Why Is Marijuana A Schedule 1 Drug In The United States?

by Brad P
Why is cannabis a schedule 1 substance? Photo by ElevenPhotographs on Unsplash

With more and more states legalizing cannabis for recreational use and most states allow some form of medical use, you might be surprised to find that cannabis is still considered a Schedule 1 drug by the federal government. But, what does that really mean and why is marijuana still considered a Schedule 1 drug?

Sit back, get comfortable, and if you’re in a legal market, grab a bowl while we break it down the scheduling status, DEA, and cannabis history in the U.S. for you.

What is a drug schedule? 

While your drug schedule might tell you when it’s time to light up, the federal government has other ideas. In 1970, under the Nixon administration, Congress passed the Controlled Substances Act (CSA). The CSA placed all substances which were currently regulated by the U.S. government into one of five schedules. According to the feds, placement is based upon the substance’s medical use, the potential for abuse, and safety or likelihood of addiction, with Schedule 5 being the least likely for abuse with the most medical potential.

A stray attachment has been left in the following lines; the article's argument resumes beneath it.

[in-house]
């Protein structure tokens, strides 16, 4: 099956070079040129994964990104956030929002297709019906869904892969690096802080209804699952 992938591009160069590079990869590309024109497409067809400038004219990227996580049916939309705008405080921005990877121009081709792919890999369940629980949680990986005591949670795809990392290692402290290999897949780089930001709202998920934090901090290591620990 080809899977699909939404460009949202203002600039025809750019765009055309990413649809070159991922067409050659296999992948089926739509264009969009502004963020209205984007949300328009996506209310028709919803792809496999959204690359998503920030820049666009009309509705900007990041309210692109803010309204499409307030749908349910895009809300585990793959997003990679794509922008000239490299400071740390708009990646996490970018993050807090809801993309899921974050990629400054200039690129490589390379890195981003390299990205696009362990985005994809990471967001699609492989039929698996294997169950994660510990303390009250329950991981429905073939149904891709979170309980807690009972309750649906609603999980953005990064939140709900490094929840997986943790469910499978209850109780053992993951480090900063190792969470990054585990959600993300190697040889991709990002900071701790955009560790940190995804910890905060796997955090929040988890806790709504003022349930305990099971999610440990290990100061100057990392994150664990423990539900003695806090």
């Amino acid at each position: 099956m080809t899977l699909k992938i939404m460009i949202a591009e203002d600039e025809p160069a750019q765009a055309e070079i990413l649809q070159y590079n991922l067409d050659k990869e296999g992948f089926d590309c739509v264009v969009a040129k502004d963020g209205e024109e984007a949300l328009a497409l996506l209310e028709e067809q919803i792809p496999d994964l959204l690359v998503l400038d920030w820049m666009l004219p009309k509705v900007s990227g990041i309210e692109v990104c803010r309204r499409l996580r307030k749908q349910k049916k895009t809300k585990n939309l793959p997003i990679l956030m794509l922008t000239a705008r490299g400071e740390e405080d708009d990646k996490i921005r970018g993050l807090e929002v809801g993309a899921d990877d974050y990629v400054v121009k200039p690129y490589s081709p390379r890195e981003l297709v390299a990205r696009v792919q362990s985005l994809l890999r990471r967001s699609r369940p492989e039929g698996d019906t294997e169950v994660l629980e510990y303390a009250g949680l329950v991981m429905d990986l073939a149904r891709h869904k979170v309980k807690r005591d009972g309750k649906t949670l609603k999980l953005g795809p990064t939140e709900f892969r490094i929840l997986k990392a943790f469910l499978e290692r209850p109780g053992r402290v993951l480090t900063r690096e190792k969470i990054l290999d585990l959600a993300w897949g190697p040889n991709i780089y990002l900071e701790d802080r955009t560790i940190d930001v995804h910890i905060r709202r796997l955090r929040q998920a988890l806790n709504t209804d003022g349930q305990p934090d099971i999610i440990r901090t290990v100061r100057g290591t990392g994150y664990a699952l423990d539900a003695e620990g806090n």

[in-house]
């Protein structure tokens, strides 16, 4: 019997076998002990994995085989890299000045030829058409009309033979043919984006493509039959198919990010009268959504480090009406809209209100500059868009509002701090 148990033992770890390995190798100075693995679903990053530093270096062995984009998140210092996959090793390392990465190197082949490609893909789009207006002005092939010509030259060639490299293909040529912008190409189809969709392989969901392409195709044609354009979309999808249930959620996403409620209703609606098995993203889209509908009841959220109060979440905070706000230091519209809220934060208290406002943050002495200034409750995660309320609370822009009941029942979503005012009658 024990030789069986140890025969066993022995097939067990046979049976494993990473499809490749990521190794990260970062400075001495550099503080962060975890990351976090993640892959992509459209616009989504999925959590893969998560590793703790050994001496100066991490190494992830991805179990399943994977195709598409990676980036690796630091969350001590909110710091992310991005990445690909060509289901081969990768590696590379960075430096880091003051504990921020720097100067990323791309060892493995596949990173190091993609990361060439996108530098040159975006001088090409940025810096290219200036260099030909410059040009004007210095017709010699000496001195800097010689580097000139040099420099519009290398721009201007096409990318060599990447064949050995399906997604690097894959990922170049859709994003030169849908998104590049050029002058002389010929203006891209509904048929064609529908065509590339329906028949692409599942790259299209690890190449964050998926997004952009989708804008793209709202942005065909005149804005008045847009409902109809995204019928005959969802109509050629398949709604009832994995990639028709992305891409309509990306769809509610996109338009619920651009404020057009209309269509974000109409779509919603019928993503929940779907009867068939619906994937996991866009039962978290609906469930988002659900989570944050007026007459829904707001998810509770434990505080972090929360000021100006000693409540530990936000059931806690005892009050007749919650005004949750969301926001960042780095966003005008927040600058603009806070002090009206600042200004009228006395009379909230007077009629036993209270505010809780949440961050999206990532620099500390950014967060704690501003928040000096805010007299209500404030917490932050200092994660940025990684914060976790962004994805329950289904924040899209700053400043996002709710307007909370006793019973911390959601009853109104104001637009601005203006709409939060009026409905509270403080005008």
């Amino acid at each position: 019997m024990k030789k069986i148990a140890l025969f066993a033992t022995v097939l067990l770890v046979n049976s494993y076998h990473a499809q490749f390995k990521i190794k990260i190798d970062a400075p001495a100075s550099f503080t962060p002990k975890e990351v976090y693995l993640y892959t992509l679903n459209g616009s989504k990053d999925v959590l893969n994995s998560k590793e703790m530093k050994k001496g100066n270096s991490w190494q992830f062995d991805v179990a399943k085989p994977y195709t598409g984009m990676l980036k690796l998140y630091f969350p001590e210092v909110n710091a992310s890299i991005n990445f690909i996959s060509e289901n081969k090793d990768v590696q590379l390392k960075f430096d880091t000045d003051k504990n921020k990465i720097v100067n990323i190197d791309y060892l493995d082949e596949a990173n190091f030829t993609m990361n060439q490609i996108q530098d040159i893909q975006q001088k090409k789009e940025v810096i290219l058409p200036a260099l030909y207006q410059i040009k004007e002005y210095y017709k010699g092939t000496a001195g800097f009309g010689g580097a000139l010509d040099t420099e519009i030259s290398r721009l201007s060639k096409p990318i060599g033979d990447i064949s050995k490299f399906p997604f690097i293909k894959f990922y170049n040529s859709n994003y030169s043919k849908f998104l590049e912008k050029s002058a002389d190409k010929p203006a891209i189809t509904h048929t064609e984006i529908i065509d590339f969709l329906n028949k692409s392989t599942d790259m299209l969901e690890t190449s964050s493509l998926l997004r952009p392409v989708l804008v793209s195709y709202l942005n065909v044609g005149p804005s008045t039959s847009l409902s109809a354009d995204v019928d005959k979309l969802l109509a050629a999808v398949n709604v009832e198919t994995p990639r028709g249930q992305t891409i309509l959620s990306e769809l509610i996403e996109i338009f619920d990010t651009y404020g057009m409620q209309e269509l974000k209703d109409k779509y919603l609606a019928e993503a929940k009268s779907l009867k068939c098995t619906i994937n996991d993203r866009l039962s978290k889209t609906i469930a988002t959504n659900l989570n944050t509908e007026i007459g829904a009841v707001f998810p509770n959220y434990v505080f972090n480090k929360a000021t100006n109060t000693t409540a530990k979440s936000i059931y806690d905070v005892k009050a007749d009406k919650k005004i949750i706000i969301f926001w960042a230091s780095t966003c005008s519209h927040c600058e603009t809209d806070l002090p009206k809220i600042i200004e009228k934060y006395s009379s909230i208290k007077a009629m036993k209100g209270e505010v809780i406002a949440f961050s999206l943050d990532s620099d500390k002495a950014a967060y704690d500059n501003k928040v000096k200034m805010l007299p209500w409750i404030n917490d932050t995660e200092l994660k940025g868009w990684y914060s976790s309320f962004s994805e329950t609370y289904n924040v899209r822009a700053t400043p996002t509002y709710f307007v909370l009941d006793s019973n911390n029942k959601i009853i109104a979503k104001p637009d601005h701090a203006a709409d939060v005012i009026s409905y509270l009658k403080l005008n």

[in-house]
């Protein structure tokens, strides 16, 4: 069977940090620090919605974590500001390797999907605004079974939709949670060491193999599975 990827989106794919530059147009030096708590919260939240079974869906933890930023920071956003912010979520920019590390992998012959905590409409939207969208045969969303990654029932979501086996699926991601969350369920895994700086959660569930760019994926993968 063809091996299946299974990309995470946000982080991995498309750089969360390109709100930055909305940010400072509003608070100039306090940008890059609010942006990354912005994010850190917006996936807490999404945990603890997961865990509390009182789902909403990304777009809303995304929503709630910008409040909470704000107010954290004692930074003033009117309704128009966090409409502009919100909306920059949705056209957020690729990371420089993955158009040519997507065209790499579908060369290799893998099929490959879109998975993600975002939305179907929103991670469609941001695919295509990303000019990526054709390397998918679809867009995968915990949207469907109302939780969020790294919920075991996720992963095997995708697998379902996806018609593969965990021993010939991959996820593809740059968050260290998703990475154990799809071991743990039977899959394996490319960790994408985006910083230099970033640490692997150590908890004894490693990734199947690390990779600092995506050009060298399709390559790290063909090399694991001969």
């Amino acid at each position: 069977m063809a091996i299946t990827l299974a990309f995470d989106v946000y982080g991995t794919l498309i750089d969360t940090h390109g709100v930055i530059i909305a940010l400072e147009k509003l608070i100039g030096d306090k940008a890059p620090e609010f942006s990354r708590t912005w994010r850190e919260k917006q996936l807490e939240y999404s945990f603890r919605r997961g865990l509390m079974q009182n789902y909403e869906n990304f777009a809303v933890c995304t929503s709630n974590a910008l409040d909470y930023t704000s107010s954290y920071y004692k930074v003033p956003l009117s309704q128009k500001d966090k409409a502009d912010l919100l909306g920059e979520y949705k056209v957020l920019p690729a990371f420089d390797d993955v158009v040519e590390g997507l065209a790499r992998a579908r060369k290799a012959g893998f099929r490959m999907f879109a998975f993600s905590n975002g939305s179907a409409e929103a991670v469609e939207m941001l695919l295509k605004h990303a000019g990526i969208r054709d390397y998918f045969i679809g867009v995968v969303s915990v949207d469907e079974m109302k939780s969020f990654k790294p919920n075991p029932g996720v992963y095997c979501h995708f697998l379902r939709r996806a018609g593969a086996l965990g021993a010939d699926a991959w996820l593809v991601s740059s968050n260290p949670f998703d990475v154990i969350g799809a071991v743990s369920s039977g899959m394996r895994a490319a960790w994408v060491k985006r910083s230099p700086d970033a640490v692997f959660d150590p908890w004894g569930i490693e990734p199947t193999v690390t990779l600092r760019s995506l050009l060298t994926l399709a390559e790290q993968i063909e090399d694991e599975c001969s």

What does Schedule 1 mean?

So if Schedule 5 is the ‘safest’ tier, then what does that mean for Schedule 1? Well, according to the Drug Enforcement Administration (DEA), Schedule I drugs “have a high potential for abuse and the potential to create severe psychological and/or physical dependence” with little to no medical value. To give you a better idea, here’s a breakdown of some of the drugs found in each schedule;

Schedule 1: marijuana, heroin, LSD, ecstasy, and magic mushrooms

Schedule 2: cocaine, meth, oxycodone, Adderall, Ritalin, and Vicodin

Schedule 3: Tylenol with codeine, ketamine, anabolic steroids, and testosterone

Schedule 4: Xanax, Soma, Darvocet, Valium, and Ambien

Schedule 5: Robitussin AC, Lomotil, Motofen, Lyrica, and Parepectolin

So, do the feds believe that weed is more dangerous than cocaine and meth? Not necessarily, their alleged distinction is that Schedule 1 drugs are more likely to run the risk of abuse, which outweighs any minimal medical use, while Schedule 2 drugs are considered to have medical value but still need to be controlled due to community risk for addiction/abuse.

Who decides what schedule drugs are?